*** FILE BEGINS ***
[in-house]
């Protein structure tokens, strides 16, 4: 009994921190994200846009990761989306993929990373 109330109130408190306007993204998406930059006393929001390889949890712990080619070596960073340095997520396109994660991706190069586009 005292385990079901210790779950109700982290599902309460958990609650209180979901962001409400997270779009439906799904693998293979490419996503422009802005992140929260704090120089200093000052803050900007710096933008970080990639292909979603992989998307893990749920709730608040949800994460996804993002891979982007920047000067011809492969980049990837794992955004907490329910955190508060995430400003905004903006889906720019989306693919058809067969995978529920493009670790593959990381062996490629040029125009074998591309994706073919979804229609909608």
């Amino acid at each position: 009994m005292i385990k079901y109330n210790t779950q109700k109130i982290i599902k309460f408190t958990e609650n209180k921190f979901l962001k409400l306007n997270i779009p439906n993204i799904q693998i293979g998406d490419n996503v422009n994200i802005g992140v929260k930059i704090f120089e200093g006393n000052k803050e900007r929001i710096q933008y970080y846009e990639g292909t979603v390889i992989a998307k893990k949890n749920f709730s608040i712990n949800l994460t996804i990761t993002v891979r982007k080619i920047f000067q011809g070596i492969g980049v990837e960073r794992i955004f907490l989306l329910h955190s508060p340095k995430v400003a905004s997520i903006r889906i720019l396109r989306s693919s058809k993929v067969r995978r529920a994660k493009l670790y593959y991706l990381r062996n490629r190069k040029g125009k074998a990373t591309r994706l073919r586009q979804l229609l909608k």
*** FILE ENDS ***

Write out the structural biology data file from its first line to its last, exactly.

[in-house]
């Protein structure tokens, strides 16, 4: 009994921190994200846009990761989306993929990373 109330109130408190306007993204998406930059006393929001390889949890712990080619070596960073340095997520396109994660991706190069586009 005292385990079901210790779950109700982290599902309460958990609650209180979901962001409400997270779009439906799904693998293979490419996503422009802005992140929260704090120089200093000052803050900007710096933008970080990639292909979603992989998307893990749920709730608040949800994460996804993002891979982007920047000067011809492969980049990837794992955004907490329910955190508060995430400003905004903006889906720019989306693919058809067969995978529920493009670790593959990381062996490629040029125009074998591309994706073919979804229609909608």
């Amino acid at each position: 009994m005292i385990k079901y109330n210790t779950q109700k109130i982290i599902k309460f408190t958990e609650n209180k921190f979901l962001k409400l306007n997270i779009p439906n993204i799904q693998i293979g998406d490419n996503v422009n994200i802005g992140v929260k930059i704090f120089e200093g006393n000052k803050e900007r929001i710096q933008y970080y846009e990639g292909t979603v390889i992989a998307k893990k949890n749920f709730s608040i712990n949800l994460t996804i990761t993002v891979r982007k080619i920047f000067q011809g070596i492969g980049v990837e960073r794992i955004f907490l989306l329910h955190s508060p340095k995430v400003a905004s997520i903006r889906i720019l396109r989306s693919s058809k993929v067969r995978r529920a994660k493009l670790y593959y991706l990381r062996n490629r190069k040029g125009k074998a990373t591309r994706l073919r586009q979804l229609l909608k």